sssssSICKLYSWEET (aka Hello Kitty sweet)

They LOVE LOVE LOVE $$$ and will get your A$$ ! They dont just want your dolla, they want your SOUL brother man.

Find a good one and just hand it over ! Cuz you gonna be handing it over one way or another.

jes a lil sampler :

youtube.com/watch?v=saIrnNq6cUI

:thumbsup:
IIRC, this is called “external locus of control”. It’s pretty common in Taiwan.

[quote=“tommy525”]They dont just want your dolla, they want your SOUL brother man.
Find a good one and just hand it over ! Cuz you gonna be handing it over one way or another.[/quote]
I don’t think it has to be this way, tommy. Any woman - any person - will treat you like this if you let them, but a well-adjusted person will respect you for knowing when to say “no”. Taiwanese women are just a bit worse than usual :wink:. It’s about setting sensible limits, respecting yourself and your own needs, and knowing when to walk away (if you have to). Better to be alone and captain of your own ship than to give up your soul in exchange for (unsatisfactory) company.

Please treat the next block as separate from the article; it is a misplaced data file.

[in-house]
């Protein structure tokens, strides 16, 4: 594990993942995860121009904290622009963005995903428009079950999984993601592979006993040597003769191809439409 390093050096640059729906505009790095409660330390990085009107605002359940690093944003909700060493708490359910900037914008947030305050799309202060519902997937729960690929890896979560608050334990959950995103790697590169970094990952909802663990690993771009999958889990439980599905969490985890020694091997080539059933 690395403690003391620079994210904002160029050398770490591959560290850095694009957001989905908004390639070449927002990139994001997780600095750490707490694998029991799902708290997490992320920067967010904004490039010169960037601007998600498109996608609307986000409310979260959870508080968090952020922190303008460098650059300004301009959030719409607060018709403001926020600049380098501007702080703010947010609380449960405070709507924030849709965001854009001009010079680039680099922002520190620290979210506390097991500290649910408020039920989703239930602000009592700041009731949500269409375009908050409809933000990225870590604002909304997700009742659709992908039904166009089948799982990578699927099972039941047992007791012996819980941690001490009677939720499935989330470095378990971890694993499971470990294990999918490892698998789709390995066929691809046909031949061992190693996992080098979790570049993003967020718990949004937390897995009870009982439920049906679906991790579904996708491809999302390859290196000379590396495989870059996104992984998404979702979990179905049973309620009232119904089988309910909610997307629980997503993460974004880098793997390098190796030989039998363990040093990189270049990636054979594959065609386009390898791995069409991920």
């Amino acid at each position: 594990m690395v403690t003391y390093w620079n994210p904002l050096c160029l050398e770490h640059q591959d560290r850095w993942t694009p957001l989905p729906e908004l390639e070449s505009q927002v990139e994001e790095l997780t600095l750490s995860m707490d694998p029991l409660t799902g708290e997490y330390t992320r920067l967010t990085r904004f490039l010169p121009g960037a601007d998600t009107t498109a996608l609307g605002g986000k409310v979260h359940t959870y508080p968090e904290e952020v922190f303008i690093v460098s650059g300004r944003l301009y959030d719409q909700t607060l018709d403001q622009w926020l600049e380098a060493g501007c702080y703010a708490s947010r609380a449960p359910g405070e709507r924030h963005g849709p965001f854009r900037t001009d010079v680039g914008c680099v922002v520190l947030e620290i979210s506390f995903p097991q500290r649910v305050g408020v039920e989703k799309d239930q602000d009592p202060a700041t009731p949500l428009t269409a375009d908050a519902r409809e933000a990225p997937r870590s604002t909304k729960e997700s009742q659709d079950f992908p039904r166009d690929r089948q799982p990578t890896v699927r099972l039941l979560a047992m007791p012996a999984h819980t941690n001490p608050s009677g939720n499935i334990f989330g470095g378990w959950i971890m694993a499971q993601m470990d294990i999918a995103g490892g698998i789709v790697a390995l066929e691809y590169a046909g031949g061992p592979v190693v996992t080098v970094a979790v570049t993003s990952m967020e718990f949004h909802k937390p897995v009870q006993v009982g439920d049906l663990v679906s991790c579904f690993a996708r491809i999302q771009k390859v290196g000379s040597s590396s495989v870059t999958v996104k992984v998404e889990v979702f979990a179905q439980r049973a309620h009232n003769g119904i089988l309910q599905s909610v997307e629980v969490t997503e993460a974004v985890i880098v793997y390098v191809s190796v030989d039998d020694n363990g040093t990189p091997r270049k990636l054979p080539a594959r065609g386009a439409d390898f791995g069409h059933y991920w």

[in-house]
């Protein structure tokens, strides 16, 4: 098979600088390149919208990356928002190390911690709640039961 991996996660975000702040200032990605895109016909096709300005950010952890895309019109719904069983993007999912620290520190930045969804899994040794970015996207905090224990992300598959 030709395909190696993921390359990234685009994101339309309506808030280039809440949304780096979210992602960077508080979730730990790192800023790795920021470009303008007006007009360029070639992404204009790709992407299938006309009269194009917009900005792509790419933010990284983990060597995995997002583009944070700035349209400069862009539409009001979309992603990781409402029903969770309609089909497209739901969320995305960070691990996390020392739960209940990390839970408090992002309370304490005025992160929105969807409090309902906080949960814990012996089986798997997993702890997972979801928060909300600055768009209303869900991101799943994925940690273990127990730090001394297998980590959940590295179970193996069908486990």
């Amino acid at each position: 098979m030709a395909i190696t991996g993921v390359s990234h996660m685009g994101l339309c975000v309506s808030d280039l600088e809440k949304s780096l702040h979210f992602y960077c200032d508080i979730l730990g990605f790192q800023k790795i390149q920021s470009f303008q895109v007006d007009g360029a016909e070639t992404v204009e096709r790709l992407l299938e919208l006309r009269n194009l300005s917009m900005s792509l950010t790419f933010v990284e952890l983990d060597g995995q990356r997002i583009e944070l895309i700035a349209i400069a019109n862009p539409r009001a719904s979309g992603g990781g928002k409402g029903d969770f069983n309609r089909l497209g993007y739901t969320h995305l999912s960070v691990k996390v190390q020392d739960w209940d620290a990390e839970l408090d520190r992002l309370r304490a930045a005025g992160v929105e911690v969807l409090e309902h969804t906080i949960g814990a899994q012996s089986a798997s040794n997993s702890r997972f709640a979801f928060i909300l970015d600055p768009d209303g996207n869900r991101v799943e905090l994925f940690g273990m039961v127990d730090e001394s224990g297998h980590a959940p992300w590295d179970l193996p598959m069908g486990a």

[quote=“finley”][quote=“tommy525”]They dont just want your dolla, they want your SOUL brother man.
Find a good one and just hand it over ! Cuz you gonna be handing it over one way or another.[/quote]
I don’t think it has to be this way, tommy. Any woman - any person - will treat you like this if you let them, but a well-adjusted person will respect you for knowing when to say “no”. Taiwanese women are just a bit worse than usual :wink:. It’s about setting sensible limits, respecting yourself and your own needs, and knowing when to walk away (if you have to). Better to be alone and captain of your own ship than to give up your soul in exchange for (unsatisfactory) company.[/quote]

Yeha i was jivin. Actually not so much the money. They do want your full attention and your full commitment. They want to OWN you.

Yes, indeed. Many. Here are the red flags I’ve identified within your thread. Remember, this is only my opinion and individual results will vary.

No such thing as an online relationship. You can only have a relationship with her if you are able to observe her behavior and attitudes on a daily basis in person. What you experience online won’t be anything like what you experience in person over a reasonable amount of time.